What we too often forget is that the problem of style is that it goes out of style.  Sometimes it fades more quickly than others (think here some of the hymn accompaniments of LW) and sometimes it lingers around longer.  The worship books mentioned were deliberate attempts to be deliberate and not avant garde (though some refuse to believe this) and all of them succeeded in preserving as well as offering things new.  But that has never been enough for those who beat the drum of style divorced from substance.  Their pursuit of style is born of the conviction that style is neutral in value to embody the words and works of worship and equally suitable for the confession of doctrine and praying of that doctrine that is worship.  They would change forms much more rapidly than we change hymnals and make local changes that might make it hard for some from one area of the church to even recognize the forms used elsewhere -- all the while presuming that the people leading the worship and those in the pews are adept at recognizing, appreciating, and celebrating the doctrinal consistency (while it is largely retained outside the liturgical order and assembly) as enough to give unity to the churches.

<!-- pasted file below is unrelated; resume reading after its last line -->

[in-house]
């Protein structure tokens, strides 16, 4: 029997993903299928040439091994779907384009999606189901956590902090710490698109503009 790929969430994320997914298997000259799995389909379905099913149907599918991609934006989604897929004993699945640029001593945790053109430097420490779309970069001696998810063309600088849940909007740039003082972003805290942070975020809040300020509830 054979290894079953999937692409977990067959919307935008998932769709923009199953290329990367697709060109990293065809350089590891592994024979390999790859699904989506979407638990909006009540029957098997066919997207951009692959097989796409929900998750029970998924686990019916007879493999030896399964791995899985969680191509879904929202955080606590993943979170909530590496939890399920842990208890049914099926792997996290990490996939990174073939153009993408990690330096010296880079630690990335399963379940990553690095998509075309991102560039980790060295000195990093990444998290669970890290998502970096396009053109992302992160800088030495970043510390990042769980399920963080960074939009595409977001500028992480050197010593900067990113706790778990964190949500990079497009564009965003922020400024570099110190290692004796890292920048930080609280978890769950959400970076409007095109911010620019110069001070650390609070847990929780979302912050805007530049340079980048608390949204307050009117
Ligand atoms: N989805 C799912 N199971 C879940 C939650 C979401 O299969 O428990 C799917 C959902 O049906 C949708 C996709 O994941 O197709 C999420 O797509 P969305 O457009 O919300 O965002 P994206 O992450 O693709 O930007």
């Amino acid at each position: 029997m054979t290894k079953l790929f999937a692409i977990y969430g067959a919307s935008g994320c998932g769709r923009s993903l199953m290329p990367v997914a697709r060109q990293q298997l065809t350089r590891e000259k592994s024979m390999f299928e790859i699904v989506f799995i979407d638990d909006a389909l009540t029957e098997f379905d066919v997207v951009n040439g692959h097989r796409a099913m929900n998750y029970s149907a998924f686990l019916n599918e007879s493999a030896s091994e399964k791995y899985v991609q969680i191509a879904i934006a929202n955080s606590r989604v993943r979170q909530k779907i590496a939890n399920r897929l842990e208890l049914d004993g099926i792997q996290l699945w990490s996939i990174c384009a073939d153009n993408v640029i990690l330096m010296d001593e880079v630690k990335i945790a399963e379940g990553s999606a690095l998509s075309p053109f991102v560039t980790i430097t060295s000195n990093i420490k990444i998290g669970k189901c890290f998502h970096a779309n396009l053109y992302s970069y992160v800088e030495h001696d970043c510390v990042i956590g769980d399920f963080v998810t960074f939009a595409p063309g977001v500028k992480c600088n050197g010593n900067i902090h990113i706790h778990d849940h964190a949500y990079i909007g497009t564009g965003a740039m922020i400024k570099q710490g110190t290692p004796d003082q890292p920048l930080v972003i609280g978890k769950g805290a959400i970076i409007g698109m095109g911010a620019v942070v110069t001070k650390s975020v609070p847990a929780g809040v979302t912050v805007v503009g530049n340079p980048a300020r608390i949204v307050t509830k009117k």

Of course there will be change but the Church cannot be cleaning out her wardrobe of liturgical forms, hymn texts, and music the way people follow fashion or fill their closets to reflect the current taste (or size of their body).  We have no resources to constantly reinvent ourselves on Sunday morning and this would consume our energy and attention the way the evangelical style congregations consume budget with technology, worship staff, copyright fees, and a constant hunt for the new, different, and contemporary.  Yes, take a look at the budgets of those whose worship spaces are warehouses of screens, stages, audio and visual technology, and the liturgy of what is new.  These budgets consume many staff and much money trying to keep up with the pace of change.  In contrast, the so-called traditional churches find it hard to scrape together a few bucks to pay an organist, money for a decent instrument, and a new parament every generation or so.  Where will it end?  How current and how new is enough to be in style?  What happens when members of the same family or age group find different styles appealing?  In the end, style becomes a terrible burden upon those who must reinvent themselves for their ever elusive goal of relevance and friendship with culture.